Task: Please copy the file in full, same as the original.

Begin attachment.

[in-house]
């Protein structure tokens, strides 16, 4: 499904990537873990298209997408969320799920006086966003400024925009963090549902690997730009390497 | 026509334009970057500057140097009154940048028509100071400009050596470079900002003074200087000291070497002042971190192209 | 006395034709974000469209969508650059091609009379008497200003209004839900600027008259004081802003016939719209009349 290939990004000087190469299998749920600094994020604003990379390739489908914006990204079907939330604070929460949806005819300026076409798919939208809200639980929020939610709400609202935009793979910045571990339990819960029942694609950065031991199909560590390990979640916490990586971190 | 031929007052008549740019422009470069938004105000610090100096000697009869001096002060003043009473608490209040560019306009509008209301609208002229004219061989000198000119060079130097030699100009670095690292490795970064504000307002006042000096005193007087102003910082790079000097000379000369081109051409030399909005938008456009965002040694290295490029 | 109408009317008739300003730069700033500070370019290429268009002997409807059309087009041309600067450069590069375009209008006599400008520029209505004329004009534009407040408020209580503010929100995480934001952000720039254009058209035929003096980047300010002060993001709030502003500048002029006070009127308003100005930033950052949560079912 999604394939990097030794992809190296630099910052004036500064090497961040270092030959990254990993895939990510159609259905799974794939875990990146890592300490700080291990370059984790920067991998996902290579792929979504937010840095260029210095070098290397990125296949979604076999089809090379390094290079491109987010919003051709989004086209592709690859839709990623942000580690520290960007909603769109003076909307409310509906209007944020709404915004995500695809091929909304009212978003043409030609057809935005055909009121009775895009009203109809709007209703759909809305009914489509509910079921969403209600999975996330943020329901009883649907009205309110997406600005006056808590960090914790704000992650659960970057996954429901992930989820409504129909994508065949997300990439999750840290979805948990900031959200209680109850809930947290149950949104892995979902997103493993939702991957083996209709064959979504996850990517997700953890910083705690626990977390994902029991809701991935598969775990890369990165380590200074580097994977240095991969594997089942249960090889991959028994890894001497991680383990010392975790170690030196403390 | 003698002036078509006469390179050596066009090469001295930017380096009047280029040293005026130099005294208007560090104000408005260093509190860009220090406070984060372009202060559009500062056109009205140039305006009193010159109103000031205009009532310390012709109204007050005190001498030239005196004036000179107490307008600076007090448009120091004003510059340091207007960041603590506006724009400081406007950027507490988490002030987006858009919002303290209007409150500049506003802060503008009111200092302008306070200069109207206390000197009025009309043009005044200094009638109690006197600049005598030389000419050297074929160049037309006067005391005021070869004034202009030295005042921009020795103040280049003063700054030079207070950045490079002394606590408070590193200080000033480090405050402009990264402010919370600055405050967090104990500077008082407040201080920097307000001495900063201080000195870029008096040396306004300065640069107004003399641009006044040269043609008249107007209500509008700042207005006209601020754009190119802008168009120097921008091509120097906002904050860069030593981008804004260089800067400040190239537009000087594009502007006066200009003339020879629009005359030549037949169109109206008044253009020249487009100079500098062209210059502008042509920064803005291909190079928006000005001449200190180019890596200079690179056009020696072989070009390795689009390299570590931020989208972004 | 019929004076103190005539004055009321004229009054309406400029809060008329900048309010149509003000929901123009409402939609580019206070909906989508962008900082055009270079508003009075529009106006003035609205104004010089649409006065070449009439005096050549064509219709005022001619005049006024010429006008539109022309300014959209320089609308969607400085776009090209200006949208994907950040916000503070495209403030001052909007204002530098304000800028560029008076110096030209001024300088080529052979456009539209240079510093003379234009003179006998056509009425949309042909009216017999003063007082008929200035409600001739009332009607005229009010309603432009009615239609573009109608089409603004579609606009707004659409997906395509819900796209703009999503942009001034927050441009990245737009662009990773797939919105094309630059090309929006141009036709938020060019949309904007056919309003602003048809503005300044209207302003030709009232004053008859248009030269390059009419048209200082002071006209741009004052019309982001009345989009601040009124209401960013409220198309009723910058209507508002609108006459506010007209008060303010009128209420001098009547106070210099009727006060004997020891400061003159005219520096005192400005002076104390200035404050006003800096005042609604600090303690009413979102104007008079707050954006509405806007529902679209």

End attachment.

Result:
[in-house]
């Protein structure tokens, strides 16, 4: 499904990537873990298209997408969320799920006086966003400024925009963090549902690997730009390497 | 026509334009970057500057140097009154940048028509100071400009050596470079900002003074200087000291070497002042971190192209 | 006395034709974000469209969508650059091609009379008497200003209004839900600027008259004081802003016939719209009349 290939990004000087190469299998749920600094994020604003990379390739489908914006990204079907939330604070929460949806005819300026076409798919939208809200639980929020939610709400609202935009793979910045571990339990819960029942694609950065031991199909560590390990979640916490990586971190 | 031929007052008549740019422009470069938004105000610090100096000697009869001096002060003043009473608490209040560019306009509008209301609208002229004219061989000198000119060079130097030699100009670095690292490795970064504000307002006042000096005193007087102003910082790079000097000379000369081109051409030399909005938008456009965002040694290295490029 | 109408009317008739300003730069700033500070370019290429268009002997409807059309087009041309600067450069590069375009209008006599400008520029209505004329004009534009407040408020209580503010929100995480934001952000720039254009058209035929003096980047300010002060993001709030502003500048002029006070009127308003100005930033950052949560079912 999604394939990097030794992809190296630099910052004036500064090497961040270092030959990254990993895939990510159609259905799974794939875990990146890592300490700080291990370059984790920067991998996902290579792929979504937010840095260029210095070098290397990125296949979604076999089809090379390094290079491109987010919003051709989004086209592709690859839709990623942000580690520290960007909603769109003076909307409310509906209007944020709404915004995500695809091929909304009212978003043409030609057809935005055909009121009775895009009203109809709007209703759909809305009914489509509910079921969403209600999975996330943020329901009883649907009205309110997406600005006056808590960090914790704000992650659960970057996954429901992930989820409504129909994508065949997300990439999750840290979805948990900031959200209680109850809930947290149950949104892995979902997103493993939702991957083996209709064959979504996850990517997700953890910083705690626990977390994902029991809701991935598969775990890369990165380590200074580097994977240095991969594997089942249960090889991959028994890894001497991680383990010392975790170690030196403390 | 003698002036078509006469390179050596066009090469001295930017380096009047280029040293005026130099005294208007560090104000408005260093509190860009220090406070984060372009202060559009500062056109009205140039305006009193010159109103000031205009009532310390012709109204007050005190001498030239005196004036000179107490307008600076007090448009120091004003510059340091207007960041603590506006724009400081406007950027507490988490002030987006858009919002303290209007409150500049506003802060503008009111200092302008306070200069109207206390000197009025009309043009005044200094009638109690006197600049005598030389000419050297074929160049037309006067005391005021070869004034202009030295005042921009020795103040280049003063700054030079207070950045490079002394606590408070590193200080000033480090405050402009990264402010919370600055405050967090104990500077008082407040201080920097307000001495900063201080000195870029008096040396306004300065640069107004003399641009006044040269043609008249107007209500509008700042207005006209601020754009190119802008168009120097921008091509120097906002904050860069030593981008804004260089800067400040190239537009000087594009502007006066200009003339020879629009005359030549037949169109109206008044253009020249487009100079500098062209210059502008042509920064803005291909190079928006000005001449200190180019890596200079690179056009020696072989070009390795689009390299570590931020989208972004 | 019929004076103190005539004055009321004229009054309406400029809060008329900048309010149509003000929901123009409402939609580019206070909906989508962008900082055009270079508003009075529009106006003035609205104004010089649409006065070449009439005096050549064509219709005022001619005049006024010429006008539109022309300014959209320089609308969607400085776009090209200006949208994907950040916000503070495209403030001052909007204002530098304000800028560029008076110096030209001024300088080529052979456009539209240079510093003379234009003179006998056509009425949309042909009216017999003063007082008929200035409600001739009332009607005229009010309603432009009615239609573009109608089409603004579609606009707004659409997906395509819900796209703009999503942009001034927050441009990245737009662009990773797939919105094309630059090309929006141009036709938020060019949309904007056919309003602003048809503005300044209207302003030709009232004053008859248009030269390059009419048209200082002071006209741009004052019309982001009345989009601040009124209401960013409220198309009723910058209507508002609108006459506010007209008060303010009128209420001098009547106070210099009727006060004997020891400061003159005219520096005192400005002076104390200035404050006003800096005042609604600090303690009413979102104007008079707050954006509405806007529902679209």